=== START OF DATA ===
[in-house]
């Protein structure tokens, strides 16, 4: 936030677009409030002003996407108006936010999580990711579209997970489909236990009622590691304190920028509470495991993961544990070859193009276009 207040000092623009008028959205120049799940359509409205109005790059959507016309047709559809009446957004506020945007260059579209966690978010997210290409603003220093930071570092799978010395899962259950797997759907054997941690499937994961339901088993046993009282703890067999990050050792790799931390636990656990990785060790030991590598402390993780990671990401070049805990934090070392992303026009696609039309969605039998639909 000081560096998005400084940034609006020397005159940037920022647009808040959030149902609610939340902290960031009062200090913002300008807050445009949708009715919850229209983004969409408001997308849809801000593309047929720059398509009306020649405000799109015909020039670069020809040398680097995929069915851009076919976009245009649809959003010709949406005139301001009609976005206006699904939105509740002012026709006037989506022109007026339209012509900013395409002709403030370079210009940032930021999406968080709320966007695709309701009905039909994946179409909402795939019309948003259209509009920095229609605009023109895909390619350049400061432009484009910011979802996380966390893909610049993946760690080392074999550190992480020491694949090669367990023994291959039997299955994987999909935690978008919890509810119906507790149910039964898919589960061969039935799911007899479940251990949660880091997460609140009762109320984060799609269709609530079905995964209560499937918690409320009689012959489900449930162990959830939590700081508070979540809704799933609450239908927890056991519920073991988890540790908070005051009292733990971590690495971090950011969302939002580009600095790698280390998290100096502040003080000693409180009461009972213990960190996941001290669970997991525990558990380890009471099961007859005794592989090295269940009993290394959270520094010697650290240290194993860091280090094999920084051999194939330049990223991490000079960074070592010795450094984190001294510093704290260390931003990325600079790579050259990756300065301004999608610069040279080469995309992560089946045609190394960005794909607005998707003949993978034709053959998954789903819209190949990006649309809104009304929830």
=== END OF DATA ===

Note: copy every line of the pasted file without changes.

[in-house]
């Protein structure tokens, strides 16, 4: 936030677009409030002003996407108006936010999580990711579209997970489909236990009622590691304190920028509470495991993961544990070859193009276009 207040000092623009008028959205120049799940359509409205109005790059959507016309047709559809009446957004506020945007260059579209966690978010997210290409603003220093930071570092799978010395899962259950797997759907054997941690499937994961339901088993046993009282703890067999990050050792790799931390636990656990990785060790030991590598402390993780990671990401070049805990934090070392992303026009696609039309969605039998639909 000081560096998005400084940034609006020397005159940037920022647009808040959030149902609610939340902290960031009062200090913002300008807050445009949708009715919850229209983004969409408001997308849809801000593309047929720059398509009306020649405000799109015909020039670069020809040398680097995929069915851009076919976009245009649809959003010709949406005139301001009609976005206006699904939105509740002012026709006037989506022109007026339209012509900013395409002709403030370079210009940032930021999406968080709320966007695709309701009905039909994946179409909402795939019309948003259209509009920095229609605009023109895909390619350049400061432009484009910011979802996380966390893909610049993946760690080392074999550190992480020491694949090669367990023994291959039997299955994987999909935690978008919890509810119906507790149910039964898919589960061969039935799911007899479940251990949660880091997460609140009762109320984060799609269709609530079905995964209560499937918690409320009689012959489900449930162990959830939590700081508070979540809704799933609450239908927890056991519920073991988890540790908070005051009292733990971590690495971090950011969302939002580009600095790698280390998290100096502040003080000693409180009461009972213990960190996941001290669970997991525990558990380890009471099961007859005794592989090295269940009993290394959270520094010697650290240290194993860091280090094999920084051999194939330049990223991490000079960074070592010795450094984190001294510093704290260390931003990325600079790579050259990756300065301004999608610069040279080469995309992560089946045609190394960005794909607005998707003949993978034709053959998954789903819209190949990006649309809104009304929830």